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117 posts
Code hacker/developer
Decent string lib for C?
Edited by Todd on
One of the things that C seems to be inherently weaker at is working with strings in a higher-level fashion. Python and similar languages have the .contains(), .split(), etc... functionality that C doesn't have by default and even if it's implemented, it tends to be more cumbersome to work with strings in C. Also the ability to do for s in my_strings { //do stuff} is very handy.

That all said, does anyone know of a good C string library or two? It's a bummer because I know C pretty well but I end up having to resort to other languages for small work projects just because it takes too long to get off the ground in C for these small utility projects that I often need to work on.

The downside to some of the other languages though is loss of power so I really would consider making some of these tools in C if I had access to better libraries that could help me get more done.
Mārtiņš Možeiko
2583 posts / 2 projects
Decent string lib for C?
Edited by Mārtiņš Možeiko on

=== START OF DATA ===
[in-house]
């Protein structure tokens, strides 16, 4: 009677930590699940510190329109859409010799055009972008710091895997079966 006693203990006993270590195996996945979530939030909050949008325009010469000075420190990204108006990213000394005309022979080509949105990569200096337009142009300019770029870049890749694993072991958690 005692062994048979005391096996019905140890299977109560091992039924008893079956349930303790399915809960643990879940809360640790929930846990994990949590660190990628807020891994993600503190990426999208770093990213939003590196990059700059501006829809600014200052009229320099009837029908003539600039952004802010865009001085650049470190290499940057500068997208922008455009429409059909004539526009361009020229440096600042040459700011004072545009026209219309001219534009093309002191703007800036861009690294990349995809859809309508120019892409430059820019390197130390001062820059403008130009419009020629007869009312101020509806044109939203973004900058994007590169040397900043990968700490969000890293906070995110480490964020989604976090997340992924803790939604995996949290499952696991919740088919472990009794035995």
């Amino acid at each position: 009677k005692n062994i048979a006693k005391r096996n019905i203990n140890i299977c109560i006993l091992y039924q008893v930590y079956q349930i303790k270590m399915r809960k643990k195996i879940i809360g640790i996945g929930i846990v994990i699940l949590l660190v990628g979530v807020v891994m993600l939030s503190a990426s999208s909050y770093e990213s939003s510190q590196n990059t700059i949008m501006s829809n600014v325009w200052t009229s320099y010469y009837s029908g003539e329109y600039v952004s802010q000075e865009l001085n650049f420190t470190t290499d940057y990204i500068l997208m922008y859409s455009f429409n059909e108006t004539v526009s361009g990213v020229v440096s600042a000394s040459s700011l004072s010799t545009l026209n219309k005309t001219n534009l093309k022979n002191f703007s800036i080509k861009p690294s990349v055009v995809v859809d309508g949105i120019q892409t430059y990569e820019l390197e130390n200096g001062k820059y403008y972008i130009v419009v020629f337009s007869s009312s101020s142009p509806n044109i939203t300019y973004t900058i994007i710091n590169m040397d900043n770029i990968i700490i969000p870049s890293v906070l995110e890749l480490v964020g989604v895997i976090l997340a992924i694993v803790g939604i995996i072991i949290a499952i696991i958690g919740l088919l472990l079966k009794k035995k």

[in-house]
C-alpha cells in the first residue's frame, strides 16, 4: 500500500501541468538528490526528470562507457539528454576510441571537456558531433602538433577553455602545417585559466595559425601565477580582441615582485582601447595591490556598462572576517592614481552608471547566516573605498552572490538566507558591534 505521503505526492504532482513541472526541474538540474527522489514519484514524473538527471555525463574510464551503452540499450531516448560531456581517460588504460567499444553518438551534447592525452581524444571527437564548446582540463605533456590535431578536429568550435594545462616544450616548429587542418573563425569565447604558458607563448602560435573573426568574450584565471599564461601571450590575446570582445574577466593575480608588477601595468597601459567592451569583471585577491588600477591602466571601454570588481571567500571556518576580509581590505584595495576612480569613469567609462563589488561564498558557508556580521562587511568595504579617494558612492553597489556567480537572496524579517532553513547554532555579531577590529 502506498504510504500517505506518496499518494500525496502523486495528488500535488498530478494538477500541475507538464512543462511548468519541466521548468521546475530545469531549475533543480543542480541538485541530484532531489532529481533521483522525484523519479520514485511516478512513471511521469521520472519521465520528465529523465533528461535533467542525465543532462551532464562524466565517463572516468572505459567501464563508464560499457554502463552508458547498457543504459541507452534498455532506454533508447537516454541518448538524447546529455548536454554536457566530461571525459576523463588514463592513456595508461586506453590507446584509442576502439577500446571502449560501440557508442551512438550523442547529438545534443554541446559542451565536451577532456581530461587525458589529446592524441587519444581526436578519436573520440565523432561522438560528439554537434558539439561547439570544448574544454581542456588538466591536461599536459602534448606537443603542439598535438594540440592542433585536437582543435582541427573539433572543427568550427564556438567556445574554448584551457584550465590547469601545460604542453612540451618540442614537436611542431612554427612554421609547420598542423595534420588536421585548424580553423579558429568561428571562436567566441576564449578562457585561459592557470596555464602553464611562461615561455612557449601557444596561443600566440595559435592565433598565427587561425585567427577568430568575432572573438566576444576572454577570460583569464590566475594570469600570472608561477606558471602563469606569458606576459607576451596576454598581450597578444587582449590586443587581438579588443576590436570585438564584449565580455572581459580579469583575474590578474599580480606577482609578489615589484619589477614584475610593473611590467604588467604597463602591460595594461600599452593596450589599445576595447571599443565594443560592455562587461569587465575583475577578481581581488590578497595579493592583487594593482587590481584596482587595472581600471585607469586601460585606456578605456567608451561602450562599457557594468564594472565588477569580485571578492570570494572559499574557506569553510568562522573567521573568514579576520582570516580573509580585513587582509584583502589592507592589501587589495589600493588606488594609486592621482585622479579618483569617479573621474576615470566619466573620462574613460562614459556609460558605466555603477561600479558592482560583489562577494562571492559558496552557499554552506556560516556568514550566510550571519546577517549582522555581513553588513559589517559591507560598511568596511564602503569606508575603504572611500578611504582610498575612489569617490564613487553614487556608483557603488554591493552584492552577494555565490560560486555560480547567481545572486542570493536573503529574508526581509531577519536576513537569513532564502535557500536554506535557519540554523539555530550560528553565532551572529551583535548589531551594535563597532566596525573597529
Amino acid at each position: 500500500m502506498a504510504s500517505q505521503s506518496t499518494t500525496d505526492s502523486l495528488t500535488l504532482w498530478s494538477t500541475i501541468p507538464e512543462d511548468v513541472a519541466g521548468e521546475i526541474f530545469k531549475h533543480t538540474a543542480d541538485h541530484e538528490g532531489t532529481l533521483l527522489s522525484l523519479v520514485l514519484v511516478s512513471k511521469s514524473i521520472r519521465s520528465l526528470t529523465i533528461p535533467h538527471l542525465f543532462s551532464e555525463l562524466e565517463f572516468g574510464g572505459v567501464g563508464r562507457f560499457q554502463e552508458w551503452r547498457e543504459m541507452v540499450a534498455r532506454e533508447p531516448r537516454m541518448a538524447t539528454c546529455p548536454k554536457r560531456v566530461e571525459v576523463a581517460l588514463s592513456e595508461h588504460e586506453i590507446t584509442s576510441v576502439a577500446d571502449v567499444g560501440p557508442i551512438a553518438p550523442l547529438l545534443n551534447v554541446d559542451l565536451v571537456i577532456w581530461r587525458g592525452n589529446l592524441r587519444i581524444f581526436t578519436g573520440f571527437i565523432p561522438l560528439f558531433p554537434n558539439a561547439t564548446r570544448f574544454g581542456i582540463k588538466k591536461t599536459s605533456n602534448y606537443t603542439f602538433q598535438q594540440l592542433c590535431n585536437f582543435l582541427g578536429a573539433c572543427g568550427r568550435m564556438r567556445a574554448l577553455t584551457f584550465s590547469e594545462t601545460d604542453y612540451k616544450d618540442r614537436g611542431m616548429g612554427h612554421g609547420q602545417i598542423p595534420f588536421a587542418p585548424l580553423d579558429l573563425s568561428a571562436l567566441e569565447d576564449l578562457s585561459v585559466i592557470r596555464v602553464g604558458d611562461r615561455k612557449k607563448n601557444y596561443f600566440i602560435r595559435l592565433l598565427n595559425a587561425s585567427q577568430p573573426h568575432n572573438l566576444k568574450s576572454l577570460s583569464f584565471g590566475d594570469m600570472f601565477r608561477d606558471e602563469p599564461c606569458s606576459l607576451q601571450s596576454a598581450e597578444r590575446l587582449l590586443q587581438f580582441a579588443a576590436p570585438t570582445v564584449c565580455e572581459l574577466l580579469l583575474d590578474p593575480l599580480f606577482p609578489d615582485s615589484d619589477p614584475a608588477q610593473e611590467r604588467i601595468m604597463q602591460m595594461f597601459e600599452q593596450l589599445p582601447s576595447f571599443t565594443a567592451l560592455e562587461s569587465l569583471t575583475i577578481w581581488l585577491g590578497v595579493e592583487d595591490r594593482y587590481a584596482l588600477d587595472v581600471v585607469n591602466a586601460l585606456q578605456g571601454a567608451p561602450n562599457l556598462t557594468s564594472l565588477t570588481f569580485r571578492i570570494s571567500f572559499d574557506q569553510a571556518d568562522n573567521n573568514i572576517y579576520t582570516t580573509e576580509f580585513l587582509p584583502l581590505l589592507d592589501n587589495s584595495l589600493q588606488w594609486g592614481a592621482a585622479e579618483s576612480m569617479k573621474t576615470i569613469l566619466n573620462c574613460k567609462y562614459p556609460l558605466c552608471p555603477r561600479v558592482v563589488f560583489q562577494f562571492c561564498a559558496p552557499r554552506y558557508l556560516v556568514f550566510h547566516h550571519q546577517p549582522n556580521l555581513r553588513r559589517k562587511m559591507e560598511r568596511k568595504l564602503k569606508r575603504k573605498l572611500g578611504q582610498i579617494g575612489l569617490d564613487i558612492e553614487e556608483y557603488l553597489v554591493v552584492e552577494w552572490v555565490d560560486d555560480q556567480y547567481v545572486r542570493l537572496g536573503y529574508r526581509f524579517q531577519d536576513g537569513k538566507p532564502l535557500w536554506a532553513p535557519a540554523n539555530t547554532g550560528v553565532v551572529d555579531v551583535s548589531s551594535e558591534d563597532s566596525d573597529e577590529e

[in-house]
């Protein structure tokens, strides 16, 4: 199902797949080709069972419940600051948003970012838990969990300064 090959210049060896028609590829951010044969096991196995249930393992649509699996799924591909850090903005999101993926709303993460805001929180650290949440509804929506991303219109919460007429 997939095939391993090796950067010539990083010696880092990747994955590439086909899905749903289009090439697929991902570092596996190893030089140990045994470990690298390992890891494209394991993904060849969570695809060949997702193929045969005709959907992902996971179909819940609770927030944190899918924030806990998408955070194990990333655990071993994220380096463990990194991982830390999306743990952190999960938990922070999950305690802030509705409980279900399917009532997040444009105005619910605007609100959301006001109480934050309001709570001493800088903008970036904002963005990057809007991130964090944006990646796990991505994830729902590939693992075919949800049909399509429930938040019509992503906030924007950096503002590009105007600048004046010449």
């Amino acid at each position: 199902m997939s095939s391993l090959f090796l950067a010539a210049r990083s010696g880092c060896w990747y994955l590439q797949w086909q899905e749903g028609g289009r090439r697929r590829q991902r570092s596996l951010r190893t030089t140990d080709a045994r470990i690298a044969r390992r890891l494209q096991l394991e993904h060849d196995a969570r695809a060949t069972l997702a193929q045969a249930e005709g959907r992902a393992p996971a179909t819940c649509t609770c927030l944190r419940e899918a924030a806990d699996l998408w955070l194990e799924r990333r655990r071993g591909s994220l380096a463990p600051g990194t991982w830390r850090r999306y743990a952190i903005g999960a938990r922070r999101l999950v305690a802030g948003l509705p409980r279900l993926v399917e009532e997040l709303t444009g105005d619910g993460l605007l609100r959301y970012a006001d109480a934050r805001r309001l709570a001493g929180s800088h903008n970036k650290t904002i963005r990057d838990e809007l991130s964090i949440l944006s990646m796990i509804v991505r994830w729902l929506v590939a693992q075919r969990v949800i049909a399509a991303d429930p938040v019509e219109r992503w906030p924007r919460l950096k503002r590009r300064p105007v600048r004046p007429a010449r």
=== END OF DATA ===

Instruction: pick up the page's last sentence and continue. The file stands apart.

From simpler, single/two file libraries:
Simple Dynamic Strings
Better String Library

A bit more header files, but more functionality:
µstr - Micro String API

For more universal strings (supports full unicode), but much more heavier:

13 posts
Decent string lib for C?
As a general purpose string library rapidstring looks promising. It emulates the ease of std::string for C while being a lot faster at it. But it doesn't have contains/split etc (doesn't need to).

As to C not having contains/split, that is not necessarily true, it is just that the standard library of C doesn't have the most user friendly interface. You should look into the standard header string.h and its use case.

"Find" is strstr.
"Find a single char" is strchr.
"Find any of" is strpbrk.
"Find first not of" is kindof strspn, like this
str + strspn(str, " \t\v\f\r\n")
It would skip all whitespace.

"Contains" is just checking
strstr(haystack, needle) != NULL

Split is strtok. Not the best api for splitting, but it works. You can implement splitting easily with strspn/strpbrk too.

What the C libraries don't have is a way to reverse search most of the time. Like a way to find the last occurence of X in a str. The reason probably is, that there is no straightforward interface for such a function, since you would have to pass the length of the string into the function.
Mikael Johansson
99 posts / 1 project
Decent string lib for C?
I have made my own string library, something I really recommend you to do.
Sure it takes a little while, but you will have it forever, and you just add the functionality you need for the current project. My string library follows me to every project I do. That way you will have a string library that does EXACTLY what you need it to.
56 posts / 1 project
Decent string lib for C?
Same here rolled my own never looked back. All to easy.